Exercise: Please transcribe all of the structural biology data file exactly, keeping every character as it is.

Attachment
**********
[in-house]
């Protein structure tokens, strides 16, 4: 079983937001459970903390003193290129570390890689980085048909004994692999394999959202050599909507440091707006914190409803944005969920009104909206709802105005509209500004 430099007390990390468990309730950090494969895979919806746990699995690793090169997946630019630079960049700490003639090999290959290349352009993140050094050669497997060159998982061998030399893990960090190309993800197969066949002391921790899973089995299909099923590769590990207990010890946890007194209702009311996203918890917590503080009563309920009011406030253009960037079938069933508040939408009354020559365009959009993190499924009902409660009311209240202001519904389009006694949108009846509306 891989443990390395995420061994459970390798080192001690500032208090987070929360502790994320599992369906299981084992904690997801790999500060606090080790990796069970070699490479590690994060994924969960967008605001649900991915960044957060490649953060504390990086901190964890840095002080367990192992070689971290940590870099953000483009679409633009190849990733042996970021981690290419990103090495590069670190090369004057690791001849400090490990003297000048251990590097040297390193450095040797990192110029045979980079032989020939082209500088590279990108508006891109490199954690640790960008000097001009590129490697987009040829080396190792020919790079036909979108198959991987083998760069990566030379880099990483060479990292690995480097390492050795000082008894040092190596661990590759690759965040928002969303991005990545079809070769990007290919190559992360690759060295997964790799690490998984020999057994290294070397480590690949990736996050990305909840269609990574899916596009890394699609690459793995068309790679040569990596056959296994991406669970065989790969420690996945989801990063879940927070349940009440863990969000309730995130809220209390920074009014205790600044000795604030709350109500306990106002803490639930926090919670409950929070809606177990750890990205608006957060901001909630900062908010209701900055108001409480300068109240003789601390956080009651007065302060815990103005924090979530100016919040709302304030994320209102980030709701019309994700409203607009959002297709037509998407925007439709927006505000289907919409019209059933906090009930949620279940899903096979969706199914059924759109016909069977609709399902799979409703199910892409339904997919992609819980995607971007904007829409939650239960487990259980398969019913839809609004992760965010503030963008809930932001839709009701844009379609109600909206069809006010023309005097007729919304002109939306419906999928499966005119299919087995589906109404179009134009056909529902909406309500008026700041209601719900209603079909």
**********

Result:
[in-house]
């Protein structure tokens, strides 16, 4: 079983937001459970903390003193290129570390890689980085048909004994692999394999959202050599909507440091707006914190409803944005969920009104909206709802105005509209500004 430099007390990390468990309730950090494969895979919806746990699995690793090169997946630019630079960049700490003639090999290959290349352009993140050094050669497997060159998982061998030399893990960090190309993800197969066949002391921790899973089995299909099923590769590990207990010890946890007194209702009311996203918890917590503080009563309920009011406030253009960037079938069933508040939408009354020559365009959009993190499924009902409660009311209240202001519904389009006694949108009846509306 891989443990390395995420061994459970390798080192001690500032208090987070929360502790994320599992369906299981084992904690997801790999500060606090080790990796069970070699490479590690994060994924969960967008605001649900991915960044957060490649953060504390990086901190964890840095002080367990192992070689971290940590870099953000483009679409633009190849990733042996970021981690290419990103090495590069670190090369004057690791001849400090490990003297000048251990590097040297390193450095040797990192110029045979980079032989020939082209500088590279990108508006891109490199954690640790960008000097001009590129490697987009040829080396190792020919790079036909979108198959991987083998760069990566030379880099990483060479990292690995480097390492050795000082008894040092190596661990590759690759965040928002969303991005990545079809070769990007290919190559992360690759060295997964790799690490998984020999057994290294070397480590690949990736996050990305909840269609990574899916596009890394699609690459793995068309790679040569990596056959296994991406669970065989790969420690996945989801990063879940927070349940009440863990969000309730995130809220209390920074009014205790600044000795604030709350109500306990106002803490639930926090919670409950929070809606177990750890990205608006957060901001909630900062908010209701900055108001409480300068109240003789601390956080009651007065302060815990103005924090979530100016919040709302304030994320209102980030709701019309994700409203607009959002297709037509998407925007439709927006505000289907919409019209059933906090009930949620279940899903096979969706199914059924759109016909069977609709399902799979409703199910892409339904997919992609819980995607971007904007829409939650239960487990259980398969019913839809609004992760965010503030963008809930932001839709009701844009379609109600909206069809006010023309005097007729919304002109939306419906999928499966005119299919087995589906109404179009134009056909529902909406309500008026700041209601719900209603079909």